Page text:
High level executives, investors or professionals in industries of the future like aerospace, automation and biofuels can now live and work in Thailand under a new visa scheme called the SMART visa. This new visa bracket is aimed at encouraging more investment and expertise in 10 targeted technology and knowledge based industries which have seen significantly higher growth rates in these past few years.
Holders of the SMART visa would not need a work permit and their visa validity period would be four years. Their dependents would also be able to enjoy similar privileges under the program. Moreover, those with a SMART visa only need to report to the immigration authorities once every year as opposed to once every 90 days under current rules.
Those eligible are separated into four categories – talents in science and technology, investors, executives and startup entrepreneurs. Applicants will have to adhere to set criteria and be certified by relevant government agencies like the National Science and Technology Development Agency (NSTDA), the National Innovation Agency and the Digital Economy Promotion Agency (DEPA). They must be able to provide sufficient proof of their expertise or talent as well as necessary certifications of their participation in the 10 targeted industries.
Improving Thai industries
The 10 targeted industries include food technology, biotechnology, robotics and automation and are slated as key drivers of Thailand’s ambitious Thailand 4.0 goals.
Thailand 4.0 is an economic model introduced to free the country from dependence on traditional agriculture which has been the cornerstone of previous economic models. The four objectives of the model include improving economic prosperity, social wellbeing, environmental standards and human values.
The selected industries are considered the prime engines of growth for this new economic model and the government has been actively promoting private investment in these fields. Now, with the new SMART visa, the Thai government is looking to attract foreign talent and investors to help propel these industries and essentially power these growth engines.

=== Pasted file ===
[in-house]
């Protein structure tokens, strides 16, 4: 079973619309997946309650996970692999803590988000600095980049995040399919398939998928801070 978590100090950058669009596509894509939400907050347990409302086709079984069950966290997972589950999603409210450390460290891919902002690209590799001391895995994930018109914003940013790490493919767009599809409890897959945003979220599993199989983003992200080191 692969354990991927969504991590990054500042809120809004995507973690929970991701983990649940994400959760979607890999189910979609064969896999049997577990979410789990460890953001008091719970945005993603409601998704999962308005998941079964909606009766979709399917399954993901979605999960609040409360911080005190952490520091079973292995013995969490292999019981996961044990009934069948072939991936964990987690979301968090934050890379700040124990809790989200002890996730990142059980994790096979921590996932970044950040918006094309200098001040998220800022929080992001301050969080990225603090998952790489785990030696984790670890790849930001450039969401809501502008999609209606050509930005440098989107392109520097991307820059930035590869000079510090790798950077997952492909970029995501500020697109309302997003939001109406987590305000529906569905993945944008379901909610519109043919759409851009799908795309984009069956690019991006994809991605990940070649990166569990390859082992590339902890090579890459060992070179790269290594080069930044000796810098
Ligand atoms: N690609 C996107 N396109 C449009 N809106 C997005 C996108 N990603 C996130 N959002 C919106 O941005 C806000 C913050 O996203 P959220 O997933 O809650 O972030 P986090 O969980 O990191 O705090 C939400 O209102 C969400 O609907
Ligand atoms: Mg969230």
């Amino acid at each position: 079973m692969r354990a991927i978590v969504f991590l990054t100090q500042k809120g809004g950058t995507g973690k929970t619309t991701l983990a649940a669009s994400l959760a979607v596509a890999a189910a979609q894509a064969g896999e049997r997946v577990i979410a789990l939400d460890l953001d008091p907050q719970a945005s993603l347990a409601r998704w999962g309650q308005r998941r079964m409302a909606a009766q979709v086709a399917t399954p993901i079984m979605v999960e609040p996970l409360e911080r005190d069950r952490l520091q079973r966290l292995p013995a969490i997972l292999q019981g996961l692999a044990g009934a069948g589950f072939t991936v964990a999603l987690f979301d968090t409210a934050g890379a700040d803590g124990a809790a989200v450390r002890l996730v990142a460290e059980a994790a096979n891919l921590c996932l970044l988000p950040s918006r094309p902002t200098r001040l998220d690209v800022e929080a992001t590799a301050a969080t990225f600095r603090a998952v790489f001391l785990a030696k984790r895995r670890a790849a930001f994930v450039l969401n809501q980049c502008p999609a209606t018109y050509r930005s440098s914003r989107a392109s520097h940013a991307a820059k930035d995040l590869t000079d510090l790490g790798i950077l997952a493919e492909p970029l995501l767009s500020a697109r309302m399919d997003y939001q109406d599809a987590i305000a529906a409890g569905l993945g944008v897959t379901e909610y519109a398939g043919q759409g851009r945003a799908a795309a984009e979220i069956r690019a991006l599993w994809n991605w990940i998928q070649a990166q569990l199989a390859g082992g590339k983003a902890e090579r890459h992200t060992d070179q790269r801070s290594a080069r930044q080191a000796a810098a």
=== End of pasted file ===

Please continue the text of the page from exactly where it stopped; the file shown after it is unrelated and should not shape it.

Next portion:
According to Duangjai Asawachintachit, Secretary General of the Thailand Board of Investment, the past two years has seen strong growth in investment in the targeted industries.
“In 2016, investment value in the targeted industries was approximately 299 billion baht (US$9.3 billion) and increased to 392 billion baht (US$12.3 billion) in 2017. BOI anticipated that investment from targeted industries will exceed 400 billion baht (US$12.5 billion) in 2018," she said in a statement.
The Thai BOI has set an investment application target of 720 billion baht (US$22.6 billion) for 2018 with a focus on targeted industries. In 2017, the total investment application value was approximately 642 billion baht (US$20.1 billion), an increase of 22 percent from the previous year.
“We want BOI to continue to give more weight to agriculture, food, digital, logistics, education, tourism, and services industries in 2018 because they are vital to economic growth,” Thai Deputy Prime Minister, Somkid Jatusripitak said in a statement.
The government, in recent times, has also been attempting to increase the convenience for foreign investors to invest in existing Thai businesses, or for them to start businesses of their own in the kingdom.
“In recent years, the Thai government has improved its services, resulting in the improvement of the country's ranking in the World Bank's Ease of Doing Business report from 46th to 26th. The SMART Visa will increase convenience in facilitating investors doing business in Thailand,” Asawachintachit added.
Besides that, the Thai government is also looking to improve the quality of local labour in the industry from the knowledge transfer gained by experts who come to the country via this initiative.
Asawachintachit pointed out that by having professionals in these fields in the country on a long-term basis, Thais can benefit from the transfer of knowledge. This would help further enhance their skills and overall quality of Thai labour in a sector which currently lacks talent in certain skillsets.